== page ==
Post race Michael told Trizone “It was tough course and definitely got hot towards the end but I had a great race and I’m very happy with the result.” Last year men’s champ Tim O’Donnell used a 12-28 rear cassette to take on the hills so we asked what Michael elected to use “I went with a 25 and it was fine, the hills may have some steepness but are not too long, though not being able to get out of the saddle due to the wet roads made it more difficult. It was the descents that were the hardest as they can be very technical and you must remain very focused to ensure you do not lose a wheel on the bends, so I was happy to get through it. The bad rain started for me as I got back to the highway on our way back in so we probably had about 30 kms or so of it.” When asked how he was feeling with his result he told us “I felt strong throughout the race and I my preparation obviously had me in really good shape which I needed with such a tough field. The local support was fantastic with all of the kids and Thai people waving flags and cheering. I felt like going and joining them to cheer a few times as they were so kind to us. I am really happy with my win and hope to come back and defend next year.”
|Raelert, Michael||31/M PRO||0:23:34||2:14:17||1:11:14||3:51:36|
|Cunningham, Richie||38/M PRO||0:23:55||2:14:07||1:16:44||3:57:16|
|Matthews, Paul||28/M PRO||0:23:39||2:14:13||1:18:02||3:58:24|
|Reed, Timothy James||26/M PRO||0:24:08||2:19:35||1:13:29||3:59:57|
|Dellow, David||32/M PRO||0:23:38||2:14:07||1:20:44||4:01:11|
|Cigana, Massimo||37/M PRO||0:28:21||2:14:25||1:16:20||4:01:54|
|Ambrose, Paul||27/M PRO||0:24:12||2:13:42||1:21:52||4:02:18|
|Reed, Matt||36/M PRO||0:23:37||2:17:00||1:21:30||4:05:14|
|McHugh, Joshua||23/M PRO||0:24:06||2:13:58||1:24:49||4:06:04|
|Degasperi, Alessandro||31/M PRO||0:24:28||2:22:27||1:17:33||4:07:18|
|Zyemtsev, Viktor||38/M PRO||0:24:24||2:24:16||1:17:46||4:09:21|
|Croneborg, Fredrik||31/M PRO||0:26:10||2:22:27||1:17:44||4:09:27|
|Al-Sultan, Faris||33/M PRO||0:23:53||2:23:58||1:20:37||4:11:49|
|Schokman, Peter||30/M PRO||0:24:22||2:24:27||1:17:18||4:13:16|
|Brandt-Joergensen, Niels||28/M 25-29||0:28:49||2:23:39||1:20:57||4:17:58|
|Buxhofer, Matthias||38/M 35-39||0:32:34||2:16:36||1:26:10||4:18:44|
|Low, Charlie||37/M 35-39||0:29:56||2:26:00||1:19:50||4:19:17|
|Spackman, Todd Thekid||24/M 18-24||0:27:18||2:25:58||1:23:39||4:19:43|
|Legh, Christopher||39/M PRO||0:26:41||2:20:22||1:29:58||4:20:15|
|Green, David||34/M 30-34||0:31:37||2:26:49||1:18:02||4:20:45|
|Rollison, Melissa||28/F PRO||0:27:32||2:26:39||1:19:43||4:17:01|
|Badmann, Natascha||45/F PRO||0:30:00||2:26:01||1:30:57||4:30:42|
|Vodickova, Radka||27/F PRO||0:26:13||2:39:04||1:26:25||4:34:50|
|Lidbury, Emma-Kate||31/F PRO||0:26:47||2:35:02||1:30:54||4:36:09|
|Lewis, Tamsin||32/F PRO||0:28:29||2:36:47||1:27:45||4:36:14|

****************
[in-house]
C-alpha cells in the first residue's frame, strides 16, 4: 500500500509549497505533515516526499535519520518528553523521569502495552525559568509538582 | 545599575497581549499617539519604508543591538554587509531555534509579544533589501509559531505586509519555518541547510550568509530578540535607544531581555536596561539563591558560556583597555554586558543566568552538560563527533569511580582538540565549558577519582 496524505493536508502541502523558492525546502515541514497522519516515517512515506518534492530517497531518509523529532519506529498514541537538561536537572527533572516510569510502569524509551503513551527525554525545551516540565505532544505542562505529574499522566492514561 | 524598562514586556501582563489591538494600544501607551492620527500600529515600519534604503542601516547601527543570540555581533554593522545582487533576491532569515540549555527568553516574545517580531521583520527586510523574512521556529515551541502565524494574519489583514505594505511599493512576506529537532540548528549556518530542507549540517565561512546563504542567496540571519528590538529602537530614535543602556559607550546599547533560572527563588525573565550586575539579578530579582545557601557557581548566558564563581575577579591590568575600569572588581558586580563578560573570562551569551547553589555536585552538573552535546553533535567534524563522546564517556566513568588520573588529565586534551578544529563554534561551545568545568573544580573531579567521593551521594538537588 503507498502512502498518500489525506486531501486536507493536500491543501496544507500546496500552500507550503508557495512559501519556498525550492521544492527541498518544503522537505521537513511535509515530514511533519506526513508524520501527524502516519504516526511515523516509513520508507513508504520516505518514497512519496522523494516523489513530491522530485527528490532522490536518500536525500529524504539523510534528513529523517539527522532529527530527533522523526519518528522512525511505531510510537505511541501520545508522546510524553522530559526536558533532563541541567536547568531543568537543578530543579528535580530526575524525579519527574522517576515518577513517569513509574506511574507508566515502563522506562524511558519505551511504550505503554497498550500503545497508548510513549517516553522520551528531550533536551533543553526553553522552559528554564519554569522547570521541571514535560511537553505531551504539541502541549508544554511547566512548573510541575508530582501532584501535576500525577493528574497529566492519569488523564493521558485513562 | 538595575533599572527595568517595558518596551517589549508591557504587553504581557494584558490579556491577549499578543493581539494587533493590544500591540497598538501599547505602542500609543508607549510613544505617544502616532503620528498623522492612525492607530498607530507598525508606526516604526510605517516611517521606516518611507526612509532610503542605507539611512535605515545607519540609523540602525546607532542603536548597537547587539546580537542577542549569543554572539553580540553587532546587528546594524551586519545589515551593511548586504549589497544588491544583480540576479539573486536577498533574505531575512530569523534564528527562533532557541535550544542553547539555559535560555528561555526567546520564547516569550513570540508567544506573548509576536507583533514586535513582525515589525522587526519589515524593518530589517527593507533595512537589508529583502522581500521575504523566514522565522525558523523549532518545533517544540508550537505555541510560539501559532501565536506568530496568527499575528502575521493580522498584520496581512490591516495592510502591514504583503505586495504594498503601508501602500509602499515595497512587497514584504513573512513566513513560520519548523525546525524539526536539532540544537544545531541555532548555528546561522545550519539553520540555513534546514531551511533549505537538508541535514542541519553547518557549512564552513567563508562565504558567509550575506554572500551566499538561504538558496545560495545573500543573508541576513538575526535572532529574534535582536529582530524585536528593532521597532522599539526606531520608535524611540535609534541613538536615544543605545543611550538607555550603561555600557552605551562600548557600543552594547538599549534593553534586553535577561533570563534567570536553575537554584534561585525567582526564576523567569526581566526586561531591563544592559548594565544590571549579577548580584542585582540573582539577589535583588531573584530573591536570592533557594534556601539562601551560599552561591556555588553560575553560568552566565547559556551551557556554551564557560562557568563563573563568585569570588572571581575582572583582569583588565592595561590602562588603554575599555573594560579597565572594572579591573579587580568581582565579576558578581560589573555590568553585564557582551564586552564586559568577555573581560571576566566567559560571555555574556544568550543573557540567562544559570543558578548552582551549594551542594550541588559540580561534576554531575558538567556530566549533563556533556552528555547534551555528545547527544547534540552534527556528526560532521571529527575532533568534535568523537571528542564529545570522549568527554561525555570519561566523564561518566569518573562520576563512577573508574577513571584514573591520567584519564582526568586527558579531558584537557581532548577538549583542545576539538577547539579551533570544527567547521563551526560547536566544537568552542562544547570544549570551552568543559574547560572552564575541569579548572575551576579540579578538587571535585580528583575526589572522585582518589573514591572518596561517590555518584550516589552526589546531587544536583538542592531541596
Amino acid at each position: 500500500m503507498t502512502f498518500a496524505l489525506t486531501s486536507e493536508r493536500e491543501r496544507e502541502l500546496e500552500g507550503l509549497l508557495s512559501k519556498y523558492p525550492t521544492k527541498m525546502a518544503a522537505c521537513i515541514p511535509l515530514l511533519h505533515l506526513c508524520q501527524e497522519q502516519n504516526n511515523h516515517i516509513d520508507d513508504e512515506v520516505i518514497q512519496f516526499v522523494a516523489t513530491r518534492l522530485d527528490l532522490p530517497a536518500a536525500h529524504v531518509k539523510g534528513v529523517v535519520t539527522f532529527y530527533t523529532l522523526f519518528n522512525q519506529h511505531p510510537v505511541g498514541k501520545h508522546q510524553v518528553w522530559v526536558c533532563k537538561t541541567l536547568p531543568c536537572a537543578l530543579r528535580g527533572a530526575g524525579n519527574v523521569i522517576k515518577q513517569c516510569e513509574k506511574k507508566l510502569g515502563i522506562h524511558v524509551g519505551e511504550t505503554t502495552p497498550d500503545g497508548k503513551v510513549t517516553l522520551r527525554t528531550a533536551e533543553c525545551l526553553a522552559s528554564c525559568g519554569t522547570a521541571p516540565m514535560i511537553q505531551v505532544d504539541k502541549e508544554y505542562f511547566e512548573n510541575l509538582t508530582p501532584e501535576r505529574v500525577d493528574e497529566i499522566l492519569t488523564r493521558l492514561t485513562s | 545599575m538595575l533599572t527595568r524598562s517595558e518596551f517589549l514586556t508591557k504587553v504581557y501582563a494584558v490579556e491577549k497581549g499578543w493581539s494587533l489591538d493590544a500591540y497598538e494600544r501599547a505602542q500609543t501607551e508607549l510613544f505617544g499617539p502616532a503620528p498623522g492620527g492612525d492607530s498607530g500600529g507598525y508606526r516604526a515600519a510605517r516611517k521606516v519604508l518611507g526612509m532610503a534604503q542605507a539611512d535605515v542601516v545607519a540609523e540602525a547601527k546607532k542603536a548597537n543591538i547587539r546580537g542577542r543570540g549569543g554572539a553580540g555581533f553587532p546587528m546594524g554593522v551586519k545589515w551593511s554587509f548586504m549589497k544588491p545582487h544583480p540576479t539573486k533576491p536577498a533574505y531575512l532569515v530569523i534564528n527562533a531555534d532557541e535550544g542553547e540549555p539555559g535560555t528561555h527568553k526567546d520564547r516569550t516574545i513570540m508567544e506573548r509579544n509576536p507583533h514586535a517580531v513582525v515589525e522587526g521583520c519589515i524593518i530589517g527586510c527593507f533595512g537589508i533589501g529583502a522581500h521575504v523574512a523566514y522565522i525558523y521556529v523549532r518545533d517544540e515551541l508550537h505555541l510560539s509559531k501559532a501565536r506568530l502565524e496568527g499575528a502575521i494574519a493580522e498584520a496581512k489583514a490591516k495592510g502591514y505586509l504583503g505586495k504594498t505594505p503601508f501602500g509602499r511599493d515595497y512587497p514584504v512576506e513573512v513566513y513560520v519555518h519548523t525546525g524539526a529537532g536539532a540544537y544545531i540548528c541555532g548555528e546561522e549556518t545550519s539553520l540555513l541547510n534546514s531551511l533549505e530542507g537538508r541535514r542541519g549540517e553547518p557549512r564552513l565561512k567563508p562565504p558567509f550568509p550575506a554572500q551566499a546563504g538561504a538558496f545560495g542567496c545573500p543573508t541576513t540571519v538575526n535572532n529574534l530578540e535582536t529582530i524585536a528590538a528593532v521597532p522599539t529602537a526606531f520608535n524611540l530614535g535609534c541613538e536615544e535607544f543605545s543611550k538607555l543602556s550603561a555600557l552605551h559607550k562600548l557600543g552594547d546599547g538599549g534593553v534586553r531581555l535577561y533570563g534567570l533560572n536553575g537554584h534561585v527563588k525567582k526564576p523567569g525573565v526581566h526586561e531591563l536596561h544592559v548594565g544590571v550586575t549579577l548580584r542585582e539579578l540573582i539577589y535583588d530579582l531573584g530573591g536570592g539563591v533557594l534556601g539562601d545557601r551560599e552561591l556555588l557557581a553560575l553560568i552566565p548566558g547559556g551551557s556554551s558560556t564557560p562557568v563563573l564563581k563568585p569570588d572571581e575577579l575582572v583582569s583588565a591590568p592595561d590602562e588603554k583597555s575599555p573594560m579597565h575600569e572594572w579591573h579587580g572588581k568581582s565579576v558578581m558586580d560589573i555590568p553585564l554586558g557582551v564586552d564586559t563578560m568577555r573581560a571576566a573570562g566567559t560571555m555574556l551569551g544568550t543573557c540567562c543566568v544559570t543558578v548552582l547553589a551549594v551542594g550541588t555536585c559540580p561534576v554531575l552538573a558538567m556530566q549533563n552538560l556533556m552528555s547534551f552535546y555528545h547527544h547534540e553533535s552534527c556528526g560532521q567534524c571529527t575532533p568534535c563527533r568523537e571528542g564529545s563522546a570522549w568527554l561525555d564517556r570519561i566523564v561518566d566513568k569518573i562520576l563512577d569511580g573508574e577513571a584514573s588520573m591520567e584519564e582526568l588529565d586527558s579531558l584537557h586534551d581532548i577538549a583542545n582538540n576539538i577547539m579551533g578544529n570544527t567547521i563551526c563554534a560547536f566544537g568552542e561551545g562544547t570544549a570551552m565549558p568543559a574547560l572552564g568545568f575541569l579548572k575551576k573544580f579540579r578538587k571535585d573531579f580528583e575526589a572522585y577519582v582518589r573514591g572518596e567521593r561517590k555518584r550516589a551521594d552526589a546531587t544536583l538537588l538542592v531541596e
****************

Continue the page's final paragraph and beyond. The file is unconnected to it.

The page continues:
|Wu, Michelle||28/F PRO||0:28:00||2:36:56||1:29:37||4:38:27|
|Rabe, Katja||33/F PRO||0:28:16||2:37:18||1:31:59||4:40:34|
|Granger, Belinda||41/F PRO||0:27:29||2:34:03||1:35:56||4:41:10|
|Sax, Janine||34/F PRO||0:27:53||2:36:58||1:34:57||4:42:57|
|Stevens, Amanda||34/F PRO||0:24:12||2:39:52||1:37:51||4:45:41|
|Raynolds, Matilda||24/F PRO||0:28:39||2:38:02||1:36:47||4:46:53|
|Ferreira, Samantha||30/F 30-34||0:28:40||2:39:35||1:38:30||4:50:57|
|Castle, Ange Megan||28/F PRO||0:31:26||2:40:51||1:34:41||4:51:05|
|Jackson, Christina||30/F 30-34||0:27:04||2:41:11||1:39:12||4:51:29|
|Niederfriniger, Edith||40/F PRO||0:28:28||2:41:16||1:38:08||4:51:41|
|Nivon Machoud, Ruth||21/F PRO||0:25:51||2:51:29||1:33:17||4:54:04|
|Taggart, Sally||45/F 45-49||0:31:39||2:44:23||1:35:07||4:54:47|
|Gordon, Jacqui||38/F PRO||0:29:26||2:47:17||1:35:19||4:55:42|
|D’haese, Veerle||33/F 30-34||0:34:34||2:42:55||1:35:26||4:58:15|
|Kempter, Sabine||32/F 30-34||0:32:56||2:46:39||1:37:55||5:01:42|
Ironman World Championship: Europeans Dominate and Records Fall
European dominance of the IRONMAN World Championship in Kailua-Kona has continued but not as the pre-race script had been written.
While Switzerland’s “Angry Bird” Daniela Ryf made it three Kona victories, it was not defending champion Jan Frodeno’s day, with the men’s championship title transferring to fellow countryman Patrick Lange.
Coming from a nine-minute deficit off the bike, Lange revelled in near perfect conditions to write himself into the IRONMAN history books to destroy the course record set in 2011 by Australian Craig Alexander, with a 2:39:59 marathon that helped deliver a total race time of 8:01:40.
In a record-breaking day, Aussie Cameron Wurf won the battle of the bikers taking control of the race at the 110km mark and leading into the bike/run transition to set a new bike course record of 4:12:54, more than five minutes faster than Normann Stadler’s 2006 record.